Scilla is a truly beautiful city. We spent two days there in 2017 and I still fondly recall the amazing views. I already posted a photo from our second day there — it was cold but sunny. The weather wasn’t as kind to us on our first visit however. It was raining heavily, the streets turned into small rivers, but the colour of the sea rewarded our perseverance. This panorama was stitched in Lightroom from a few (handheld) photos to get the field of view I wanted and was shot from Castello Ruffo (see photo below) — a small castle towering over both sides of the city.
Shot with Sony A7R II + FE 28 mm f/2: f/5.6, 1/60 s, ISO 160.
See a shot of Castello Ruffo below →
I had my 2016 MacBook Pro Escape’s keyboard replaced in April 2018, because some of the keys were expanding under heat, making them “sticky”, e.g. when using it in the sun.
I’m extremely happy to report that today my Control key has gone on strike and will only work when it feels like it should, which translates to registering maybe one in ten presses.
This keyboard is great to type on, when it works, but it’s generally a disaster.
I have been running MacOS Mojave for a day now and have had no issues so far. Some privacy settings were reset and Photos has crashed twice but otherwise it’s working like a charm. I did get one surprise right after upgrading though…
Continue reading →
Greg Knauss, on App Store Review rejecting release notes, mentioning the iPhones XS and XR by name:
You’ll note that I didn’t mention the names “iPhone XR” or “iPhone XS Max.” However, Apple again responded with a rejection […]
Apple apparently considers referencing the devices that an application is designed to run on not relevant to its functionality.
So on September 20, 2018, I squared my shoulders, modified the release notes again, and resubmitted the app:
A change was made. We can’t tell you what the change was, because that’s disallowed by Section 2.3 of the Program License Agreement. But we can’t not tell you what it was, because that’s disallowed by Section 2.3 of the App Store Review Guidelines. This leaves the app in a state of quantum indeterminacy, and the waveform can only collapse when someone doing App Store reviews stops observing it.
Apple — sensing that I might not be taking the process seriously — responded […]
We had the same situation and I was as baffled as Greg. Hats off to him for standing his ground and fighting absurdity.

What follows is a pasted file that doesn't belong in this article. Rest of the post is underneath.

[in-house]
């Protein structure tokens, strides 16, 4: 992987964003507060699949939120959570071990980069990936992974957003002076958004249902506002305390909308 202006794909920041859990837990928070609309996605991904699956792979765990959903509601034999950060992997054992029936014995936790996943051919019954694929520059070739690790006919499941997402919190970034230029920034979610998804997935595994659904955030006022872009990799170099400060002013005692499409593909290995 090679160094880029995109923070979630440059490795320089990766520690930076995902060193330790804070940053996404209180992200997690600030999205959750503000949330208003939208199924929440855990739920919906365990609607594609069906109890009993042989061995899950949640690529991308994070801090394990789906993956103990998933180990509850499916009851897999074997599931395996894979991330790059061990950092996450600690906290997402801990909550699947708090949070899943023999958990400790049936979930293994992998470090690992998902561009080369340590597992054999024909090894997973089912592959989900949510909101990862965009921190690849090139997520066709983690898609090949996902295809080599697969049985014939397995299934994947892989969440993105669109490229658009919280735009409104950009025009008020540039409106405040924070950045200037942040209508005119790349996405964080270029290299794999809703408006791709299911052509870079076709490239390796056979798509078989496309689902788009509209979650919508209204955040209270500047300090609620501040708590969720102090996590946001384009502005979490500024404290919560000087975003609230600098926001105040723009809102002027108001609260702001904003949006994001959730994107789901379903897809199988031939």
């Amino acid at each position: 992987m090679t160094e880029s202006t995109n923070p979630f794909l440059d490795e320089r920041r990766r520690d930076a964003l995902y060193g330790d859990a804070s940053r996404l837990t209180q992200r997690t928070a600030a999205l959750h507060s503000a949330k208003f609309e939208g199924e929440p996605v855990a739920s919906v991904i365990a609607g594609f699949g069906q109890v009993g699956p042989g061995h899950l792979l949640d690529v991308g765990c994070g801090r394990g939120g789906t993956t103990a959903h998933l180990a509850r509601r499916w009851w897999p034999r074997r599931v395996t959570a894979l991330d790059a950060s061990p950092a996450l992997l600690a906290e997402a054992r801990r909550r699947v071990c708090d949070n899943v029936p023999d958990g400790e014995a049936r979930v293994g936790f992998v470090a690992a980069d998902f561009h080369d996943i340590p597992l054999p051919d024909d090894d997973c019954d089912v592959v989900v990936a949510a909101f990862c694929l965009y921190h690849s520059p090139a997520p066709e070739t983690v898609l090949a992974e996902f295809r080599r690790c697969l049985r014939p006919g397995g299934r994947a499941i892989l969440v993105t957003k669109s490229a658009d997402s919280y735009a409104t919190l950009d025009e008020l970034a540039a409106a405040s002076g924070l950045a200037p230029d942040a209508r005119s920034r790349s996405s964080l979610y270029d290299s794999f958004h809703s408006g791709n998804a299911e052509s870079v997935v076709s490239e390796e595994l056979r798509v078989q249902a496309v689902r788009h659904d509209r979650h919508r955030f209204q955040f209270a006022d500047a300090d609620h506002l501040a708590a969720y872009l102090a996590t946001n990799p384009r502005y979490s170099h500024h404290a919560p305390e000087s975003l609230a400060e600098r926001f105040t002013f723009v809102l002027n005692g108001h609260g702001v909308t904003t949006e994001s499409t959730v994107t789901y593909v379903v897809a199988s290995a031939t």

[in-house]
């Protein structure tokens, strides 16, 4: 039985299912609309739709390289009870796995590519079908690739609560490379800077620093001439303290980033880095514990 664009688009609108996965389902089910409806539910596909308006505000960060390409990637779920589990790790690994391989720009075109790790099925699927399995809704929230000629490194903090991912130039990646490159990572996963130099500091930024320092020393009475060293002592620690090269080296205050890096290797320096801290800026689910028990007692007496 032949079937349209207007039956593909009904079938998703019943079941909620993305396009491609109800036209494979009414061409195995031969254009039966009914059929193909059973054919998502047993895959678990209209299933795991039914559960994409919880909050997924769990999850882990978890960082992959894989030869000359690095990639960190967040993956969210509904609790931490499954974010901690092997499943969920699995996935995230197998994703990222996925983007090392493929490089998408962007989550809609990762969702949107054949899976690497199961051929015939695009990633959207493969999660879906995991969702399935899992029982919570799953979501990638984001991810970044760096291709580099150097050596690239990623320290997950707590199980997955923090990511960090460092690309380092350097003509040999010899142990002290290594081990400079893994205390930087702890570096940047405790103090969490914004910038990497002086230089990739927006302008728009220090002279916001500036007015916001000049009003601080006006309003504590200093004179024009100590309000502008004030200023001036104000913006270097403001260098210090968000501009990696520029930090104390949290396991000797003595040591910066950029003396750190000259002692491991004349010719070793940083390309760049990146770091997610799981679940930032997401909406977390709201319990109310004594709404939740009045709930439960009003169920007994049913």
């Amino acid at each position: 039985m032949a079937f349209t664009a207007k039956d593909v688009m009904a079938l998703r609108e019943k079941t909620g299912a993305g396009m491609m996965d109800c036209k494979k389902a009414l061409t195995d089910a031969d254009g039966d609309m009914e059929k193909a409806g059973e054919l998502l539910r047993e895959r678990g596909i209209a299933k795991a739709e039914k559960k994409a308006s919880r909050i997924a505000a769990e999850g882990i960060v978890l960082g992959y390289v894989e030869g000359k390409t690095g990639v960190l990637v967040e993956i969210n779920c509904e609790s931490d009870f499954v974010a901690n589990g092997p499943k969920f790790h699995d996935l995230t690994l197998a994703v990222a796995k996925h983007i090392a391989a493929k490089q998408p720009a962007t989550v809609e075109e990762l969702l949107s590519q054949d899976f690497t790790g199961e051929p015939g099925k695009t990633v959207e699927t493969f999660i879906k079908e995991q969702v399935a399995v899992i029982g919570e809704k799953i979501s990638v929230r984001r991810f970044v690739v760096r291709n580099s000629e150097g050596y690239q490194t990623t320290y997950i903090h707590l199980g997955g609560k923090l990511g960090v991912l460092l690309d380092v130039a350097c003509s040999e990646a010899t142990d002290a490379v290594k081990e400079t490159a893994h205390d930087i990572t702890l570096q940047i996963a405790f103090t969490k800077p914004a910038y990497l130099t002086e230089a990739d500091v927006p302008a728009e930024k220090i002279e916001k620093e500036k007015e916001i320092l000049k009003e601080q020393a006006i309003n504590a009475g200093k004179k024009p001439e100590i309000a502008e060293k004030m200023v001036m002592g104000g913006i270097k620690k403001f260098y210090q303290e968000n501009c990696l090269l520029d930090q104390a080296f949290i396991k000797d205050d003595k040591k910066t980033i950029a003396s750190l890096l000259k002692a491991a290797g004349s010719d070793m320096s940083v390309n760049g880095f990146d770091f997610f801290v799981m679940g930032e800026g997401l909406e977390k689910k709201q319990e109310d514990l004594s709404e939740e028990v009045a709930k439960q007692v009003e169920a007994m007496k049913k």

I was hopeful for new iPads at this event but given how big of an impression the Apple Watch Series 4 made on me, I’m not feeling let down. I will, however, complain about the prices because I consider them to be absurd. Not by much but nevertheless… absurd.
Continue reading →
Steven Levy published a whole trove of anecdotes from Apple’s execs, including Steve Jobs, on Wired:
Espinosa: When Steve returned, I drove down to the local Flag and Banner store, bought a pirate flag, stuck an Apple sticker on it and cable-tied it to the bridge across the atrium. It was there for about four hours before security took it down.
I’m halfway through. They’re a must-read.
Please make sure you have an iCloud and iTunes backup of all the devices you are planning to update to iOS 12 today (the update should drop in a few hours). This will save you data loss and frustration, should anything bad happen.
You can find a guide on how to do this here, on Apple’s support page.
John Gruber, on Daring Fireball:
What I’ve heard, third-hand but from multiple little birdies, is that AirPower really is well and truly fucked. Something about the multi-coil design getting too hot — way too hot. There are engineers who looked at AirPower’s design and said it could never work, thermally, and now those same engineers have that “told you so” smug look on their faces. Last year Apple was apparently swayed by arguments that they could figure out a way to make it not get hot. They were, clearly, wrong. I think they’ve either had to go completely back to the drawing board and start over with an entirely different design, or they’ve decided to give up and they just don’t want to say so.
Meanwhile we now have two generations of iPhone’s supporting inductive charging and one of the best chargers for them are from Samsung, though the new Logitech Powered seems like an interesting proposition.
Katherine Ellen Foley:
The new Apple Watch, however, has the equivalent of one lead on your wrist, the company’s website says. “The tech that Apple is working with is very rudimentary compared to what we’d do for someone in a hospital or health care setting,” Moore said. Although the watch can detect changes in the patterns of a person’s heart rate, these changes really only show a user if she has a heart rate that is too fast, too slow, or beating irregularly—signifying AFib. The watch won’t necessarily give the full picture a doctor would need to diagnose a medical issue […]